Germany has stopped all arms exports to Saudi Arabia and urged other EU countries to do the same.
The call comes after the killing of an exiled journalist critical to the regime at the Saudi consulate in Istanbul.
Jamal Khashoggi, 57, is said to have been beheaded and dismembered by a 15-strong ‘assassination squad’ ordered there from Riyadh, after he went there to pick up paperwork for his upcoming marriage.
German Chancellor Angela Merkel said arms exports to Saudi Arabia ‘can’t take place in the situation we’re currently in.’
The country has been accused of widespread human rights abuses during its war against Yemen, including bombing a bus of 40 school children.
Britain is the second biggest exporter of arms to Saudi Arabia, after the United States.
BAE Systems has a multibillion-pound contract to supply 48 Typhoon fighter jets.
Many groups including international aid charities and Labour have long called for a ban on arms sales to Saudi Arabia because of the ongoing humanitarian crisis in Yemen.
But Dr Mabon, a former adviser to the House of Lords International Relations Select Committee, said there was ‘no appetite for it from the people who are in a position to do it’, because of the impact on British jobs, something that would only change with a change of government.
German Economy Minister Peter Altmaier said other EU countries should follow Germany and show a united front.
Mr Altmaier, whose ministry is responsible for authorising weapons exports, told ZDF television that ‘we won’t, at this point, approve any further arms exports because we want to know what happened.’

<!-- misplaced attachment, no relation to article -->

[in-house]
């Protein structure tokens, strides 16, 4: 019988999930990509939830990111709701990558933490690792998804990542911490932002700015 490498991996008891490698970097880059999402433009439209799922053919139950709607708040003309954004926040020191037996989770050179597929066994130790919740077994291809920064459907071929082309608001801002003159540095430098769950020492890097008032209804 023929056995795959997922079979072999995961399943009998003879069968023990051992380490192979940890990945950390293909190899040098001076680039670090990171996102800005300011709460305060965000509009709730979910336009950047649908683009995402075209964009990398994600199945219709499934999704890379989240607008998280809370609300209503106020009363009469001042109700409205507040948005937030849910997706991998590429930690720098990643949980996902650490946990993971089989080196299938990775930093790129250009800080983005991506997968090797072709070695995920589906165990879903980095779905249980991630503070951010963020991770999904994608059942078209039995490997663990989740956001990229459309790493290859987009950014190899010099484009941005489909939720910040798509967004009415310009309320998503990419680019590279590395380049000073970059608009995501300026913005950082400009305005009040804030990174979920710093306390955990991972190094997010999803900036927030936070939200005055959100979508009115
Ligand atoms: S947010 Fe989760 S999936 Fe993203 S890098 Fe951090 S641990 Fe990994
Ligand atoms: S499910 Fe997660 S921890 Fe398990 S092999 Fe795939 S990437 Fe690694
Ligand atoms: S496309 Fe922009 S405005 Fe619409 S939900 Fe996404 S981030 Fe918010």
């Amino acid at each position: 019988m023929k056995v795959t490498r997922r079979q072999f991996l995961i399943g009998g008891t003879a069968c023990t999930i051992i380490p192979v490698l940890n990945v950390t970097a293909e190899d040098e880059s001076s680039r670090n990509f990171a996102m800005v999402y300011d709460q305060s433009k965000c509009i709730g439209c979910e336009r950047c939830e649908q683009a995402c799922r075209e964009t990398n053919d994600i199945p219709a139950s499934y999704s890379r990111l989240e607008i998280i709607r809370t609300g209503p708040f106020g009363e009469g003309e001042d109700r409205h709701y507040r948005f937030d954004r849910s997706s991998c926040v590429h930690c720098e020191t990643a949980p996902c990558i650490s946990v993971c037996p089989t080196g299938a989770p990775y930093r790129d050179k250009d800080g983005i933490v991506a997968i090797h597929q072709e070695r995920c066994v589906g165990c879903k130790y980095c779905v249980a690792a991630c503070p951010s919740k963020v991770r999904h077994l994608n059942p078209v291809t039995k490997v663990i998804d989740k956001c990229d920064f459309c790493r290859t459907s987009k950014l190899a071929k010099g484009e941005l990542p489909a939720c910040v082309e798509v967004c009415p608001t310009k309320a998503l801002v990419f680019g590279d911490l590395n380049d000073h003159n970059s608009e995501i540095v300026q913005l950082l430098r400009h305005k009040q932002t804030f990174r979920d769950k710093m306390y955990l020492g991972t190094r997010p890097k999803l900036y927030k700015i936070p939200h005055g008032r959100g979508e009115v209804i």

‘For me, it is important to reach a joint European position … because only if all European countries agree will this make an impression on the government in Riyadh.’
He added that ‘it will have no positive consequences if we, as we are doing, currently don’t pursue our arms exports, if at the same time other countries fill this gap.’
German officials said this position would stand for as long as exactly what happened to Khashoggi was in doubt.
‘When it is cleared up, we will then see what happens next,’ Merkel spokesman Steffen Seibert said.
It wasn’t clear if the German government also plans to block arms exports to Saudi Arabia that it previously approved.
Altmaier said the government will now consider that question, and there should be a result ‘very soon.’
As part of an agreement to form a coalition government earlier this year, Merkel and her centre-left partners stated that Germany would not approve further arms exports to countries ‘so long as they are immediately involved in the war in Yemen.’